The NFL calendar is lying to the Eagles.
It says there's a long way to go in the season, but the Eagles know better. They are 2-3 and have earned that record by their play the last two weeks, and they are in an NFC East Division that appears stronger than at any other time during Andy Reid's 10 seasons as coach.
For the Eagles, then, the NFL calendar says it's getting late awfully early.
Just to make certain the Eagles realized they aren't far from critical condition, quarterback Donovan McNabb, as frustrated as his teammates, called a team meeting Monday, 24 hours after a dismal loss to Washington.
Basically, he told them that they had better start playing as if it were November rather than early October, and that it's one thing to say they have a good team but quite another to prove it.
"Definitely, there weren't any games played, that's for sure," backup running back Lorenzo Booker said, characterizing the tenor of McNabb's speech. "Any time a guy like Donovan or [Brian] Dawkins gets up there to speak, you know it's serious. Those are guys who have been great in this league for a long time, especially for this organization. You could have heard a pin drop in there, that's for sure."
McNabb tried to convey a sense of urgency, and for good reason. The Giants are 4-0, the Cowboys and Redskins 4-1. The Eagles, who will play at San Francisco on Sunday, are losing touch with their main competitors. They are 0-2 in the division and have four games remaining against those rivals.
It's too early to panic, but not so early when it comes to their playoff chances. In that respect, the Eagles' margin for error is razor-thin.
"I called it because I thought it was definitely needed," McNabb said. "It was something people needed to hear. If you're sitting here 2-3 and think we're OK, then you're wrong. You can be an older guy. You can be a younger guy. It doesn't matter. If there's something you want to say, get it off your chest. I felt it was needed.
"This isn't something in which you want to stand up and say, 'I'm the leader,' " he added. "You set the tone by getting out there on the field and doing it, and if you have something to say, you speak about it. It's something that people take heart in what we're doing. You have to enjoy your job, have passion for your job, and my passion relies on me going out and doing what I have to do and winning. And if we're not doing it, then I have a problem with it.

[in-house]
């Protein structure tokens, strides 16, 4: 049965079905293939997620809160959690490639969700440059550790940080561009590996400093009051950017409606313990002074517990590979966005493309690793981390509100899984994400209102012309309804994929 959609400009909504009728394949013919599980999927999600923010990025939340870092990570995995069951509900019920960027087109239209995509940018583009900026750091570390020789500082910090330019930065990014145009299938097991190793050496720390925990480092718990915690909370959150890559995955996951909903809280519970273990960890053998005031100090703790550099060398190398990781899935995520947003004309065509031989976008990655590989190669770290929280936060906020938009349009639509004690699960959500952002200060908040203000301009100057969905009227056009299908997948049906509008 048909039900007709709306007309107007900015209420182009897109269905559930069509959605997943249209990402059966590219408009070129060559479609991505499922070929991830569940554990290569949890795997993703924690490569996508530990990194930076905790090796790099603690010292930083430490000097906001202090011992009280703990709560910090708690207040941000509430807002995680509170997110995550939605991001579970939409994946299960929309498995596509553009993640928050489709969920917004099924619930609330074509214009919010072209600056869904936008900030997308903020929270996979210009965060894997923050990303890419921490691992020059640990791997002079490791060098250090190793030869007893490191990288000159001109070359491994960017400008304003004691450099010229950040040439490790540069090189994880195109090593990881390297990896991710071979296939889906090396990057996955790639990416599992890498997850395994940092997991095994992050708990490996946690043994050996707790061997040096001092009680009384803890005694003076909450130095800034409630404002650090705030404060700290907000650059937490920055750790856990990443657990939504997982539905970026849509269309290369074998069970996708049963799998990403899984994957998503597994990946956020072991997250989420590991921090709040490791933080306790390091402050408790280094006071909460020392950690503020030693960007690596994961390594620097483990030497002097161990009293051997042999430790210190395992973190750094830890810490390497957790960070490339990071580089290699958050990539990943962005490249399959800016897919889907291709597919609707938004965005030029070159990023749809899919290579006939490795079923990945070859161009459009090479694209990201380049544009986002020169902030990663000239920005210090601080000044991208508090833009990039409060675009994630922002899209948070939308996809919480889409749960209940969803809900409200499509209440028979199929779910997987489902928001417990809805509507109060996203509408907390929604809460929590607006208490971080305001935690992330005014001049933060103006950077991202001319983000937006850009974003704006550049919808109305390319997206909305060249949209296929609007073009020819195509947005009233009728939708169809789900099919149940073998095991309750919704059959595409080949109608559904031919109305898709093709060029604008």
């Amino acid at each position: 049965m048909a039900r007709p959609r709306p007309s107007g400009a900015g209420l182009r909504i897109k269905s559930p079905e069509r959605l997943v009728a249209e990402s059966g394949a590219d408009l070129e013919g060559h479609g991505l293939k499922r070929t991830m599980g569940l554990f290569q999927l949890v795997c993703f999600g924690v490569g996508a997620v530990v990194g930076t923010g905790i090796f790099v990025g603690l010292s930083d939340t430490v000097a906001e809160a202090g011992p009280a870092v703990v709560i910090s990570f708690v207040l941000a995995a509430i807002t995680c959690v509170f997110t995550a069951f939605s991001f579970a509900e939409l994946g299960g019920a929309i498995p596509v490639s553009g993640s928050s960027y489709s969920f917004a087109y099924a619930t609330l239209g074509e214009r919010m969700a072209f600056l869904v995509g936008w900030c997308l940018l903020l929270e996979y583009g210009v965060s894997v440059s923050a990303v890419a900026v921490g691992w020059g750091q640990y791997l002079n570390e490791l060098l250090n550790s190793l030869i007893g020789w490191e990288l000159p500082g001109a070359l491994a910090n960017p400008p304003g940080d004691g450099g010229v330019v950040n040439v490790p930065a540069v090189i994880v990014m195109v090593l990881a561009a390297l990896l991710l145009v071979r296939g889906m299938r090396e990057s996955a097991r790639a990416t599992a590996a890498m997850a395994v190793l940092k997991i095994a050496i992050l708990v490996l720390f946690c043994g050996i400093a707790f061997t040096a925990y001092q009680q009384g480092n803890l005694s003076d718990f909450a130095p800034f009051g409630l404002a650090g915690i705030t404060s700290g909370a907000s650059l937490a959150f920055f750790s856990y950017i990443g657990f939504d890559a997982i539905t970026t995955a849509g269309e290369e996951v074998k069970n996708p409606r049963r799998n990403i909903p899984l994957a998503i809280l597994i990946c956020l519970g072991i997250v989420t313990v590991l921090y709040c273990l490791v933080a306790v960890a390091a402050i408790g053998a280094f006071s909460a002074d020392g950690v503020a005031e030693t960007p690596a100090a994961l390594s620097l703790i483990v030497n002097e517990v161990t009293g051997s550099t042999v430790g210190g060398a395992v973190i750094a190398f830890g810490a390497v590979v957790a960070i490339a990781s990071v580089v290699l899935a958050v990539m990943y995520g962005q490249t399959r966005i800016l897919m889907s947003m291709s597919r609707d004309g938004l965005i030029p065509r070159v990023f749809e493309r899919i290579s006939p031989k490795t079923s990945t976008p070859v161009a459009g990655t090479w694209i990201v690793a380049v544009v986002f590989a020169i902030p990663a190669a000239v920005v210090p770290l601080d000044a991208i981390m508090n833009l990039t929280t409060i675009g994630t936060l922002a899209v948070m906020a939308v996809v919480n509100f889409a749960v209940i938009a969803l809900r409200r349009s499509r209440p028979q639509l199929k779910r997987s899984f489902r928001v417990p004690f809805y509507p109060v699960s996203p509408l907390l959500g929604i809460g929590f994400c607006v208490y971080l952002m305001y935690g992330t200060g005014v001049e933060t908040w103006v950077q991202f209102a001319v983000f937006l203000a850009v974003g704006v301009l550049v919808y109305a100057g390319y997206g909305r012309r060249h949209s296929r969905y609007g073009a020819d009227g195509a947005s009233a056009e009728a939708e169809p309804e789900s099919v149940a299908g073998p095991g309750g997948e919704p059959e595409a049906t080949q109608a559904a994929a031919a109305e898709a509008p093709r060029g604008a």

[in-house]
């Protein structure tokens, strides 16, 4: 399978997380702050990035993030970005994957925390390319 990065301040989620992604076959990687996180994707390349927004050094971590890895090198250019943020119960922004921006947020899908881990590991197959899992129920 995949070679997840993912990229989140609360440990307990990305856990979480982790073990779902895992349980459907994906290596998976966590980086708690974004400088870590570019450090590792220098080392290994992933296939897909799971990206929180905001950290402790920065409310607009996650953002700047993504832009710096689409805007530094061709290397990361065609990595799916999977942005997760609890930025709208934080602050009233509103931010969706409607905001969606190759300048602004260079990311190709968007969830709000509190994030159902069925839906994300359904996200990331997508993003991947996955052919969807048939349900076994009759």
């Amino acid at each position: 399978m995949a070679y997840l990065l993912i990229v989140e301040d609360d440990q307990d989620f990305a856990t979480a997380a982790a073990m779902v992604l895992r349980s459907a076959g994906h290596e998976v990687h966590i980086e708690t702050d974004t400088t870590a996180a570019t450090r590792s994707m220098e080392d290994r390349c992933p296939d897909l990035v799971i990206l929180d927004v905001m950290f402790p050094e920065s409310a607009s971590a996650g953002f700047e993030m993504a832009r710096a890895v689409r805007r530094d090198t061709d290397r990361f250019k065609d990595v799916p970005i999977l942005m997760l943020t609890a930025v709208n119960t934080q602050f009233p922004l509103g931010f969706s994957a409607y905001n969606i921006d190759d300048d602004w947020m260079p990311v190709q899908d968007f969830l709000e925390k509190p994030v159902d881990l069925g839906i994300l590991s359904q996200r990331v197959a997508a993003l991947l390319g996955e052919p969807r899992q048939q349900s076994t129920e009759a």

"I think everyone has to understand what situation we're in. It's a one-game-at-a-time approach, but you have to have a sense of urgency to go out and change that."
It would be understandable if McNabb felt the sense of urgency more strongly than his teammates. He is in his 10th season and will be 32 next month. Since the Super Bowl season of 2004, the Eagles are 19-19 in games McNabb has started, and Reid didn't draft Kevin Kolb two years ago to have him stand on the sideline forever.
"We think we have a pretty good football team here, but you know the time for talk is over," said Dan Klecko, who is expected to get more playing time at fullback on Sunday. "You don't have a good football team until you prove it out on the field, and that's the bottom line."
At the meeting, McNabb said, there were no negative vibes. He said everyone was working hard. The effort is there. But the production is not. The Eagles have scored a grand total of 11 points - three field goals and a safety - in the second halves of the last three games. In those three games, McNabb's passer ratings have been ordinary: 80.2, 77.5, 79.1.
Dawkins indicated that McNabb had taken some responsibility for the team's problems.
"I would say it's pretty consistent with Donovan when he feels like he needs to talk in that atmosphere," Dawkins said. "He's straight, direct, blunt, and honest with this situation - with himself, first, which I think is always a great leadership quality."
In the loss to the Redskins, the Eagles went into the turtle position after opening the game with two efficient drives. McNabb threw downfield once the entire game - a sideline pass to Booker - and tight end L.J. Smith became a forgotten man after catching two passes for 19 yards on the initial possession.
"We called plays in the first two series to L.J. and he caught balls, and we just never went back to calling those plays for him," McNabb said.
Despite evidence to the contrary, McNabb said he believed that he had thrown downfield enough the last two games.
"I think we have, but still we haven't capitalized on the intermediate game as far as the passing game is concerned," he said. "In this game, it's about collecting first downs and taking the shots [downfield] when they are there."